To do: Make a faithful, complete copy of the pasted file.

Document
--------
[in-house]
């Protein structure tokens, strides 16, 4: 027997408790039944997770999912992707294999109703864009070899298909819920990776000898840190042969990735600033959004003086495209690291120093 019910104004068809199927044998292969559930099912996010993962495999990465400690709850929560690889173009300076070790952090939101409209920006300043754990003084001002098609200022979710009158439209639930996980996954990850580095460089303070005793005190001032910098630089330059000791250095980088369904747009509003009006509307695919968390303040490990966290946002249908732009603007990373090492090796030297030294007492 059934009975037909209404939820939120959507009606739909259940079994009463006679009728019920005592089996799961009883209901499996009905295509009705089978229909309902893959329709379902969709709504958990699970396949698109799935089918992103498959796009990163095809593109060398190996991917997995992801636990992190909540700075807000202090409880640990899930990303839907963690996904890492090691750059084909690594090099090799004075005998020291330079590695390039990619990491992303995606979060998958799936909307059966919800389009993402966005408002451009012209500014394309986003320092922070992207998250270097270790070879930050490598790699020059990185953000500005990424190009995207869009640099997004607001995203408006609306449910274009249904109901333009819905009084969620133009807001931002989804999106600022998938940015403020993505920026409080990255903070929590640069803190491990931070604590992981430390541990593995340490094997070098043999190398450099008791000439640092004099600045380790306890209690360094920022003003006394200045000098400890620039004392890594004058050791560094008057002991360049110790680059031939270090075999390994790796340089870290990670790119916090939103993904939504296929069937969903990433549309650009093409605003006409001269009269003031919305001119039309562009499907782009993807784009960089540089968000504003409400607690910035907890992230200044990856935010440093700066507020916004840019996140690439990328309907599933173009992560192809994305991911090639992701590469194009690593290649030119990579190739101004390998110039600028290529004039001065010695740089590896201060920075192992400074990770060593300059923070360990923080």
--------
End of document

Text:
[in-house]
């Protein structure tokens, strides 16, 4: 027997408790039944997770999912992707294999109703864009070899298909819920990776000898840190042969990735600033959004003086495209690291120093 019910104004068809199927044998292969559930099912996010993962495999990465400690709850929560690889173009300076070790952090939101409209920006300043754990003084001002098609200022979710009158439209639930996980996954990850580095460089303070005793005190001032910098630089330059000791250095980088369904747009509003009006509307695919968390303040490990966290946002249908732009603007990373090492090796030297030294007492 059934009975037909209404939820939120959507009606739909259940079994009463006679009728019920005592089996799961009883209901499996009905295509009705089978229909309902893959329709379902969709709504958990699970396949698109799935089918992103498959796009990163095809593109060398190996991917997995992801636990992190909540700075807000202090409880640990899930990303839907963690996904890492090691750059084909690594090099090799004075005998020291330079590695390039990619990491992303995606979060998958799936909307059966919800389009993402966005408002451009012209500014394309986003320092922070992207998250270097270790070879930050490598790699020059990185953000500005990424190009995207869009640099997004607001995203408006609306449910274009249904109901333009819905009084969620133009807001931002989804999106600022998938940015403020993505920026409080990255903070929590640069803190491990931070604590992981430390541990593995340490094997070098043999190398450099008791000439640092004099600045380790306890209690360094920022003003006394200045000098400890620039004392890594004058050791560094008057002991360049110790680059031939270090075999390994790796340089870290990670790119916090939103993904939504296929069937969903990433549309650009093409605003006409001269009269003031919305001119039309562009499907782009993807784009960089540089968000504003409400607690910035907890992230200044990856935010440093700066507020916004840019996140690439990328309907599933173009992560192809994305991911090639992701590469194009690593290649030119990579190739101004390998110039600028290529004039001065010695740089590896201060920075192992400074990770060593300059923070360990923080």